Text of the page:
Saturday, 24 October 2009

1001 Children's books

you must read before you grow up (ed Julia Eccleshare)... is the title of the very fat volume that I have, slowly, begun to work my way through. I am doing this out of curiosity - a little at a time. What do other people think I should have read? Does it matter? Probably not. No, it does not. It is their choice I find interesting.
I packed a lot of books into my childhood, probably far more than most children. I am expecting to find some familiar books in this volume. There will also be some missing. I may, almost certainly will, find some more I feel I want to read. When it comes to books I have not yet 'grown up'. Good children's literature still has the capacity to captivate me.
I cheated slightly with this book because I had first to check that Ping was there. If Ping is there then I can sit cosily in my father's lap. The oven door of the Metters No 5 woodburning stove will be open. I am in my winter pajamas. They have rabbits printed on them. My father is telling me about Ping. He puts his finger on each word as he reads it to me. I worry about Ping. He does not want to be smacked for being last. Being smacked hurts. Being smacked just for being last seems grossly unfair to me. Worse, Ping gets lost. Even at that age I understand that the Yangste is a very big river. Will he ever find his family? I lost mine for a while. It was a terrifying experience. There is an anxious wait, a very anxious wait. I am not sure whether I like the book or not but I want to hear it again and again. At the very end Ping gets another smack but he is back with his family. That is all right. I can go to bed knowing Ping is safe.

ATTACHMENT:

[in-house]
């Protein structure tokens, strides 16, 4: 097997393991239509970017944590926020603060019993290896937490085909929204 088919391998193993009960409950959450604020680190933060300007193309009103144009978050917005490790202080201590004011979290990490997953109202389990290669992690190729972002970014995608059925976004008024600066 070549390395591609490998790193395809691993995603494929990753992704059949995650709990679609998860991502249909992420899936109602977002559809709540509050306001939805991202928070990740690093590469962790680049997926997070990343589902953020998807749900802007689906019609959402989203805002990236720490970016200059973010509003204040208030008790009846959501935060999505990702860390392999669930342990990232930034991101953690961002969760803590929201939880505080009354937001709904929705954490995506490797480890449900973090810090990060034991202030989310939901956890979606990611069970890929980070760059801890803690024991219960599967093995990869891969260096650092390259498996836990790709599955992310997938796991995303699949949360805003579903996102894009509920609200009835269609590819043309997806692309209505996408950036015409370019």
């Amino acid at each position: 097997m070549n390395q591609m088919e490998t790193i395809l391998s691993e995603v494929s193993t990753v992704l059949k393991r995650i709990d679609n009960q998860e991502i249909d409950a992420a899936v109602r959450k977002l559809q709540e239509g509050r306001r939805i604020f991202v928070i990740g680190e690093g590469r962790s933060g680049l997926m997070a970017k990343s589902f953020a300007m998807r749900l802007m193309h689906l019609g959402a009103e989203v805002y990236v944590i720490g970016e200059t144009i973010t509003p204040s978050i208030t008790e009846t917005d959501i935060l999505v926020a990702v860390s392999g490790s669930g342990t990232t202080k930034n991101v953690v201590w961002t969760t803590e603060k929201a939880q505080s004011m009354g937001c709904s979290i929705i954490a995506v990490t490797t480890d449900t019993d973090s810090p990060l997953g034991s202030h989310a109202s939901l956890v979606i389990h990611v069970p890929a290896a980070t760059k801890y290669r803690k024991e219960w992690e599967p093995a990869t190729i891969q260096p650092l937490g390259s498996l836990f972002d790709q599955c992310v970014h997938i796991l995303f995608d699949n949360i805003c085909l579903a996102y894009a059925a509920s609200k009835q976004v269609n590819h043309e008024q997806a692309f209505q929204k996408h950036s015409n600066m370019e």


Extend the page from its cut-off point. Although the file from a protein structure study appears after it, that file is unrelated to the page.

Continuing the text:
Ping was a second birthday present from my godmother. It is one of the books I learned to read from. Learning to read was a process of osmosis I suppose. My father put his finger on the words and I followed him. I cannot remember my mother reading to me. To the best of my knowledge she never did. It was an odd thing for an infants teacher. My father taught older children. If he knew about teaching the alphabet and all the other things that go into the teaching of reading, and I assume he did because he is still interested in those things, he never bothered with it. There were no formal reading lessons. The important thing was the story.
My father brought home other books from the school. Like most rural schools they borrowed from the Country Lending Service. It meant a constant supply of new-to-me books. I liked those new books and was always sorry when the new friends had to leave again. Then I would go back to The Little Engine that Could, the little Golden Books, the Ladybird Readers and the First and Second Primers and, every so often, I would make sure that Ping the duck was safely back with his family.

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